La Habra Memorial Stirs Strong Emotions

Re “Flags Are Burned at Sept. 11 Memorial,” March 13:

Your description of the site as a memorial to the victims of Sept. 11 is a bit inaccurate. The site may have started out as a response to those events, but it soon turned into Tracey Chandler’s private political soapbox on issues far removed from sending out our sympathies to the victims and their families. Soon after the recent debate opened in our courts concerning whether children should be made to utter “one nation under God” in our public schools, a large sign in the middle of the “shrine to 9/11" appeared with the Pledge of Allegiance and “one nation under God” set apart from the rest of the text in bold red ink.

How does entering into the argument concerning the separation of church and state help memorialize the events and victims of 9/11? I would like to know how signs proclaiming “If you hate America, get out!” memorializes and helps heal the wounds? By removing the few symbols of peace that have appeared from time to time at the site, Chandler and her supporters have built a shrine to divisiveness, censorship and their own narrow view of the world.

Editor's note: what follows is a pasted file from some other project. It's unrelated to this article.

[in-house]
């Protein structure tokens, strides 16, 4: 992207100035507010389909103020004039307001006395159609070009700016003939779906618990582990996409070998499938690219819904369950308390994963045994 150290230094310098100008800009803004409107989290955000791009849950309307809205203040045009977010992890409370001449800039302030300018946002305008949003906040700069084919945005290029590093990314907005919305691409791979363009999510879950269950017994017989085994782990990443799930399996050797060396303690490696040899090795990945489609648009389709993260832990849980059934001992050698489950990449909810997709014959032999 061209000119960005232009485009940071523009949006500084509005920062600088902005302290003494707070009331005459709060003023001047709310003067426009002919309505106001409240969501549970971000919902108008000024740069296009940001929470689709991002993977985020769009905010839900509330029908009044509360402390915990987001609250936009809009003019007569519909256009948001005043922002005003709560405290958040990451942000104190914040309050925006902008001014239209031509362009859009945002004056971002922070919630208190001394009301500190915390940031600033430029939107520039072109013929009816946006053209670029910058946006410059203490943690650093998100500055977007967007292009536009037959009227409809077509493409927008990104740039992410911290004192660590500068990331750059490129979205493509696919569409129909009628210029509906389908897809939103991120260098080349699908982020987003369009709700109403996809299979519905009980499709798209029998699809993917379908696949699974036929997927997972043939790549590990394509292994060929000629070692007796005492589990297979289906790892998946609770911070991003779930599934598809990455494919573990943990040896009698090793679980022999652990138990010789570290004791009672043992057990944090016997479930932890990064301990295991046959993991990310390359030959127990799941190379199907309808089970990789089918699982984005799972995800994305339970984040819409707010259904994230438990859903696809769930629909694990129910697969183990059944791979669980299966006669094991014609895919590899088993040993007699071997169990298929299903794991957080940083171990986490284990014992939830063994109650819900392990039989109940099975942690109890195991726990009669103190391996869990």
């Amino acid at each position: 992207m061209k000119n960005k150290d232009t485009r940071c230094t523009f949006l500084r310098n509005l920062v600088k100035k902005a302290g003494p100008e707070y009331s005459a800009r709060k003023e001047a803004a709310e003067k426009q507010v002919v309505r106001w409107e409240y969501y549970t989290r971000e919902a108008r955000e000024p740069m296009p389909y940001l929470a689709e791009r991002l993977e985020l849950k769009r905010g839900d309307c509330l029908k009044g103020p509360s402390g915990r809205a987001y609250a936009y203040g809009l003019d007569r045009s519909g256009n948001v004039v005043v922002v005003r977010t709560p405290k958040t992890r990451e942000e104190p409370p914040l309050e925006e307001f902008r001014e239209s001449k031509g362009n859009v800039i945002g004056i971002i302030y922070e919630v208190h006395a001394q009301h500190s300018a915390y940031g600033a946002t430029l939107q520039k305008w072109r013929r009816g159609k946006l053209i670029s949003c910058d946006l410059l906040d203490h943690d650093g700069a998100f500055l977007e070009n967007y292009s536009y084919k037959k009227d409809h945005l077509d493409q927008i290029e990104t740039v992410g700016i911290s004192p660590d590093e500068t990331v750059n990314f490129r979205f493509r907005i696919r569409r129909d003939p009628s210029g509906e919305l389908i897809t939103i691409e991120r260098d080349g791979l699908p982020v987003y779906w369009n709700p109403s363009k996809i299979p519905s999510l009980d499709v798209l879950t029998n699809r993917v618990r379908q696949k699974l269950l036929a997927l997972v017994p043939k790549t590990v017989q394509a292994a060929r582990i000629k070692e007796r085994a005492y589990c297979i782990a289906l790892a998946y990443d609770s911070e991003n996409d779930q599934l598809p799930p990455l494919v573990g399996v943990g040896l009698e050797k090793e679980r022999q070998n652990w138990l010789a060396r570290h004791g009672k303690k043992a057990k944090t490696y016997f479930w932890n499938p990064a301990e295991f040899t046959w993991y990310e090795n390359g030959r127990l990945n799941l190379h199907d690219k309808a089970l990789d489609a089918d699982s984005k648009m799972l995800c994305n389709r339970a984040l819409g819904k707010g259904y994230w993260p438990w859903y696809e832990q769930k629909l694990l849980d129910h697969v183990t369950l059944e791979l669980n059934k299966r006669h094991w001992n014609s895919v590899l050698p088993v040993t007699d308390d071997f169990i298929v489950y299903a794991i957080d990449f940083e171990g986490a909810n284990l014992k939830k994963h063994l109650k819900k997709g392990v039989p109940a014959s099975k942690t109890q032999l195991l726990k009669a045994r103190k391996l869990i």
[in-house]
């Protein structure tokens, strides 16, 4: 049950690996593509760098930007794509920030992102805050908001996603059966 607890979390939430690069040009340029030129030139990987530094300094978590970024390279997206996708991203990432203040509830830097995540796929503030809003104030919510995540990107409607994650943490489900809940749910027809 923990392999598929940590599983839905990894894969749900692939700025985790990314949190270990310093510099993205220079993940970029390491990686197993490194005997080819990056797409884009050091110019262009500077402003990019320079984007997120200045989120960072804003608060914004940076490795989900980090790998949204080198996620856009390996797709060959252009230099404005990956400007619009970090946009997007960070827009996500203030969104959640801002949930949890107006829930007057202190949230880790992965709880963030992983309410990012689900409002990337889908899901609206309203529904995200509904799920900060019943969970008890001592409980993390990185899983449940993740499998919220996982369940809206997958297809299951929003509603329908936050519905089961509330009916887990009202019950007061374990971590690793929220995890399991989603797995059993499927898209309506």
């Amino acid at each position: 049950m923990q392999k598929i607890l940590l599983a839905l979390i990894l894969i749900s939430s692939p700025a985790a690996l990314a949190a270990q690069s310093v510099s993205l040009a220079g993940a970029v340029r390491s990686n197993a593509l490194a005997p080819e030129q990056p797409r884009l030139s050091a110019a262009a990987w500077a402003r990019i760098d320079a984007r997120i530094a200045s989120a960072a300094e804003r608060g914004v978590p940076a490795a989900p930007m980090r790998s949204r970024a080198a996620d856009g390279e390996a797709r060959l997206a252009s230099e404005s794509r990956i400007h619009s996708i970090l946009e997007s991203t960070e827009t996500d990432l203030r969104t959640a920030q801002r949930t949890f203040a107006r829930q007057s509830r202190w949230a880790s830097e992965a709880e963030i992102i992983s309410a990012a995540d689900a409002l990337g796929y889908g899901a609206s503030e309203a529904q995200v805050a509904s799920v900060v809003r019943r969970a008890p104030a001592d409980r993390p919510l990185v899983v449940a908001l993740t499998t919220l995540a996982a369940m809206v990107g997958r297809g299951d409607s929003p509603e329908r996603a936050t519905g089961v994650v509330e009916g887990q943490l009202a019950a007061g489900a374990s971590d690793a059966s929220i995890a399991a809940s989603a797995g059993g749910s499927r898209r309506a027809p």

Mark P. Mealey


La Habra


As a former resident of La Habra, I am saddened and outraged over the national publicity my hometown has suffered as a result of the brain-dead judgment that local law enforcement officers demonstrated in dealing with the violent and disruptive behavior of the individuals who destroyed private property.

I recall instances during my youth of vandals being arrested and prosecuted for far less criminal acts in La Habra. I always took pride in the patriotic spirit resonant in La Habra and deeply rooted in Orange County.


The brave men and women in law enforcement are supposed to be the blue line that separates public good from criminals. If private property was damaged or destroyed, that is criminal. If police stood by and did nothing, they were protecting criminal behavior, not free speech.

To the police chief, I suggest that the demonstrators who burned the flags and desecrated the private property of others should visit the Police Department and City Hall and share their gestures of free speech there. Perhaps they could burn police cars and raze City Hall because, according to the chief, free speech has no limits when it conflicts with the personal, civil or property rights of others.

Thomas R. Steinback

Dubuque, Iowa